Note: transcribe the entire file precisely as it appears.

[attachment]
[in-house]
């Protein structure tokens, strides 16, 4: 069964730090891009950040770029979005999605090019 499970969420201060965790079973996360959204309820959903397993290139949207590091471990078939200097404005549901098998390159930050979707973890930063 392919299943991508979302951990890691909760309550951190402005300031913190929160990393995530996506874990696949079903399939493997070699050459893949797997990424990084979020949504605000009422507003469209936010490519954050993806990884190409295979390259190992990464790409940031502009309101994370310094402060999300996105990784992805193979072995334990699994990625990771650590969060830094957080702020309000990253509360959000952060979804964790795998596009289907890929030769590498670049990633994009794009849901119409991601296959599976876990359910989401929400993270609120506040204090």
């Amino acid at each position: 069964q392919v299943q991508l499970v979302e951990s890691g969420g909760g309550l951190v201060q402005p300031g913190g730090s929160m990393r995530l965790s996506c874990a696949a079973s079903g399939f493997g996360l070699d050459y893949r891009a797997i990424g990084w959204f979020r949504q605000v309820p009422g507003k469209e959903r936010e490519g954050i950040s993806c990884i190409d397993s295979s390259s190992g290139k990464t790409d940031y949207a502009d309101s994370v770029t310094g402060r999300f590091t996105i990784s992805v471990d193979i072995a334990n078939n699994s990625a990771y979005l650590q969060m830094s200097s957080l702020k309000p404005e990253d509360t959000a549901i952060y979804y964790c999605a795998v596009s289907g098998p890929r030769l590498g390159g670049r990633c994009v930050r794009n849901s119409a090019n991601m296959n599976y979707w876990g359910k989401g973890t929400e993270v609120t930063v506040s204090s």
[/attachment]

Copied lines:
[in-house]
């Protein structure tokens, strides 16, 4: 069964730090891009950040770029979005999605090019 499970969420201060965790079973996360959204309820959903397993290139949207590091471990078939200097404005549901098998390159930050979707973890930063 392919299943991508979302951990890691909760309550951190402005300031913190929160990393995530996506874990696949079903399939493997070699050459893949797997990424990084979020949504605000009422507003469209936010490519954050993806990884190409295979390259190992990464790409940031502009309101994370310094402060999300996105990784992805193979072995334990699994990625990771650590969060830094957080702020309000990253509360959000952060979804964790795998596009289907890929030769590498670049990633994009794009849901119409991601296959599976876990359910989401929400993270609120506040204090």
């Amino acid at each position: 069964q392919v299943q991508l499970v979302e951990s890691g969420g909760g309550l951190v201060q402005p300031g913190g730090s929160m990393r995530l965790s996506c874990a696949a079973s079903g399939f493997g996360l070699d050459y893949r891009a797997i990424g990084w959204f979020r949504q605000v309820p009422g507003k469209e959903r936010e490519g954050i950040s993806c990884i190409d397993s295979s390259s190992g290139k990464t790409d940031y949207a502009d309101s994370v770029t310094g402060r999300f590091t996105i990784s992805v471990d193979i072995a334990n078939n699994s990625a990771y979005l650590q969060m830094s200097s957080l702020k309000p404005e990253d509360t959000a549901i952060y979804y964790c999605a795998v596009s289907g098998p890929r030769l590498g390159g670049r990633c994009v930050r794009n849901s119409a090019n991601m296959n599976y979707w876990g359910k989401g973890t929400e993270v609120t930063v506040s204090s």